Weekly Market Commentary: 30th August 2019

Boris Moves to Suspend Parliament

As we march towards the Brexit deadline, Prime Minister Boris Johnson has decided to play his hand and take an unprecedented step by attempting to suspend parliament for five weeks. Much like in football when a team holds the ball close to the corner flag, Boris Johnson is simply running down the clock. By muzzling Parliament, he is either confident that the opposition is weak enough not to oust him and form a replacement government, or if they do, he will play the role of the conductor, championing the will of the people in the ensuing general election.

While proroguing parliament until 14th October shows shades of despotism, it also sends a message to the EU to either accept his deal or progress to a no-deal divorce. In the meantime, the opposition will have to come up with an effective strategy to stop Boris’s plan. It’s now close to two and half years since Article 50 was triggered and next week looks like the only opportunity to challenge a No-Deal Brexit.

US: Equity or Bond Market for income seekers?

This week the relationship between US bonds and equities turned on its head. For the first time since the financial crisis of 2007/08, income from US dividend paying stocks is higher than long-dated government debt. Dividend yield for the S&P 500 stood at 1.98 per cent marginally greater than the 30-year US Treasuries (1.94 per cent). This indicates investors looking for a steady income stream may be better off looking towards the US equity market.

However, companies will look to grow their dividends annually and will struggle to cut them even in bad times as that would be a signal to the market that the company is in trouble. This factor along with recession fears fuelled by global uncertainty may make companies susceptible to big swings in share price, in turn proving troublesome for investors who made the switch from US treasuries into equities.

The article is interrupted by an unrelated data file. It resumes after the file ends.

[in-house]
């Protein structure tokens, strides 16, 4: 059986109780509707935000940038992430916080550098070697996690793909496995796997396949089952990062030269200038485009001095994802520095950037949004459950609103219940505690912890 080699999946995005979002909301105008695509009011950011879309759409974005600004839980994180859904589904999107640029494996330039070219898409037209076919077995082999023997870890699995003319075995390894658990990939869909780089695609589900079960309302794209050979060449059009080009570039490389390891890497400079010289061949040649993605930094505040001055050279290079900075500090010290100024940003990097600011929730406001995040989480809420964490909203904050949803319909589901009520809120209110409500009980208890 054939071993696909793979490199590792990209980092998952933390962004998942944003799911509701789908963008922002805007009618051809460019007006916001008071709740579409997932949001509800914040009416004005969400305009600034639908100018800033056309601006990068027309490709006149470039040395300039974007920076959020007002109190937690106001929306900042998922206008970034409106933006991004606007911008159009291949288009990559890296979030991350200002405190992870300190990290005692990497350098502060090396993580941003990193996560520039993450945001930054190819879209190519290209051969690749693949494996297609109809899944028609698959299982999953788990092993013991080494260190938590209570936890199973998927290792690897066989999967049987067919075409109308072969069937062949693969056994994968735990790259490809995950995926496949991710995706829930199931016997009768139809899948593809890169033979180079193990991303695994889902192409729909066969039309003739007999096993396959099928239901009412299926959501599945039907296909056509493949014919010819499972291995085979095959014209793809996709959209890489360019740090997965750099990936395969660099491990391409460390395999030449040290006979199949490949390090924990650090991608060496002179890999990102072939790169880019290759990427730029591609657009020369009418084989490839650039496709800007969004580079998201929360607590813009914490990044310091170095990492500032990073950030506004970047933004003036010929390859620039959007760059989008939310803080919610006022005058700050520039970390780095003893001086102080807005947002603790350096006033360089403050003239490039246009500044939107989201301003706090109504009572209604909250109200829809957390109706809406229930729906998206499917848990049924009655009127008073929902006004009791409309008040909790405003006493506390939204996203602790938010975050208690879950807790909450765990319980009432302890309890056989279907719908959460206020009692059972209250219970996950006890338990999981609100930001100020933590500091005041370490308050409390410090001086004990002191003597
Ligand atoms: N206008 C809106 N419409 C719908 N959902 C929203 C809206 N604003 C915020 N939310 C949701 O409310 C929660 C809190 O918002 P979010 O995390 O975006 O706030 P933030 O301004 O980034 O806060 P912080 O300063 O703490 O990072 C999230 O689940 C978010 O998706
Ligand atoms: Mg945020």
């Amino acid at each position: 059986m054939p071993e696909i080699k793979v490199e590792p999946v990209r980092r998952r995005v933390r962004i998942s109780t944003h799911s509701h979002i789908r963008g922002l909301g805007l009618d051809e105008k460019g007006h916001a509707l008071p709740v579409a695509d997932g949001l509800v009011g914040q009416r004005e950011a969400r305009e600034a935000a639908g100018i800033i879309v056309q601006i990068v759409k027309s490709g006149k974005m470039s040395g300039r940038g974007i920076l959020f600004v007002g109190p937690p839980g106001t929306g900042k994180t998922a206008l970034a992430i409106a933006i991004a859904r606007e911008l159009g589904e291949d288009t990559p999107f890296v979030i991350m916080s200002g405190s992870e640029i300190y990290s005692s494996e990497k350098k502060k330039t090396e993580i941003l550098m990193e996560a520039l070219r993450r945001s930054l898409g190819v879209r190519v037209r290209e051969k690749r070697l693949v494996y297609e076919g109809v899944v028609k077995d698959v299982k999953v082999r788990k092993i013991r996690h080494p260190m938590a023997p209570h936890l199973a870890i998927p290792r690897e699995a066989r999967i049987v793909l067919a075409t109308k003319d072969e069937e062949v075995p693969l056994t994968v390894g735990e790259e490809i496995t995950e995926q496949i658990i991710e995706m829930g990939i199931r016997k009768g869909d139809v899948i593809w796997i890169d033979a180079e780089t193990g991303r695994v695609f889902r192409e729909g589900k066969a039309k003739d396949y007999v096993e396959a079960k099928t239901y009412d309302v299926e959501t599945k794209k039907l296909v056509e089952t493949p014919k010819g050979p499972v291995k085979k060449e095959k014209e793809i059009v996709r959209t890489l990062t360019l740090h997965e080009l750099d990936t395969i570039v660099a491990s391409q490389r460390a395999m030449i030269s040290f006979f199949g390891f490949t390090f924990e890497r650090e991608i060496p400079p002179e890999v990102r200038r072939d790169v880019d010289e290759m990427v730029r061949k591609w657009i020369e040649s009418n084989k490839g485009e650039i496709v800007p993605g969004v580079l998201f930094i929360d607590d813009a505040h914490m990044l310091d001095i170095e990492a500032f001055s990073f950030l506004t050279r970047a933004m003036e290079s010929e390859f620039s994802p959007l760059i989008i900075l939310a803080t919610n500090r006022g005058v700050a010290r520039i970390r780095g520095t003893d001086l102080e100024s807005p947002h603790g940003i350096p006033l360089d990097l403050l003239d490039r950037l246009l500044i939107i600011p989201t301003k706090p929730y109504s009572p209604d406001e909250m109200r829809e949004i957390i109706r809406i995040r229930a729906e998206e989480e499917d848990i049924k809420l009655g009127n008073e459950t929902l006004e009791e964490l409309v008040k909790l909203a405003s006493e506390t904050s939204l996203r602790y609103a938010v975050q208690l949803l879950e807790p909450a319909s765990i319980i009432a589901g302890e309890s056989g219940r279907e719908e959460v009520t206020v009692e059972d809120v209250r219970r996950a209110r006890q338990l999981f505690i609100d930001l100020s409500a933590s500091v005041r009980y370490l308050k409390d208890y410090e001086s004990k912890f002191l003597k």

M&A: Investors unhappy with Altria and Philip Morris Merger Talks

Over a decade ago Altria spun off Philip Morris [PMI]. Altria focused on improving sales in America while PMI targeted overseas markets. However, both companies were caught out by tightening regulations on tobacco, subsequently having to raise prices and trim costs in order to remain profitable. Given that PMI’s rival, British American Tobacco, became the largest publicly traded tobacco company three years following its acquisition of Reynold America, a merger between PMI and Altria would help both companies keep up amidst intense competition.

However, the planned merger, which would create the world’s largest tobacco company wasn’t well received by investors – and the devil is in the details. A ‘merger of equals’ approach could see a potential ‘take under’ for Altria. PMI has been outperforming Altria driven by its international exposure. An additional concern is Altria’s heavy investment into e-cigarette company Juul, whose popularity with young people increases the risk of PMI getting burnt by a regulatory crackdown on tobacco alternatives.

Healthcare: Johnson & Jonhson ordered to pay for Opiod Crisis

This week, drug making company Johnson & Johnson has been ordered to pay £468m for its role in adding to Oklahoma’s opioid addiction crisis. As this is the first case to
go to trial, it could open the floodgates for similar rulings on other opioid makers and distribution companies. Opioids were involved in almost 400,000 overdose deaths in the US from 1999 to 2017 and since 2002, 6000 people have died in Oklahoma alone. (Data and chart source: National Institute for Drug Abuse)

Judge Thad Balkman ruled that Johnson & Johnson bore responsibility for its part in creating the worst recorded drug epidemic in US history by pushing false claims about the safety of its range of narcotic painkillers. Surprisingly, the share price for the company went up five per cent after the ruling. Investors had feared that the cost would be much higher as the state of Oklahoma had asked for a $17bn fine.

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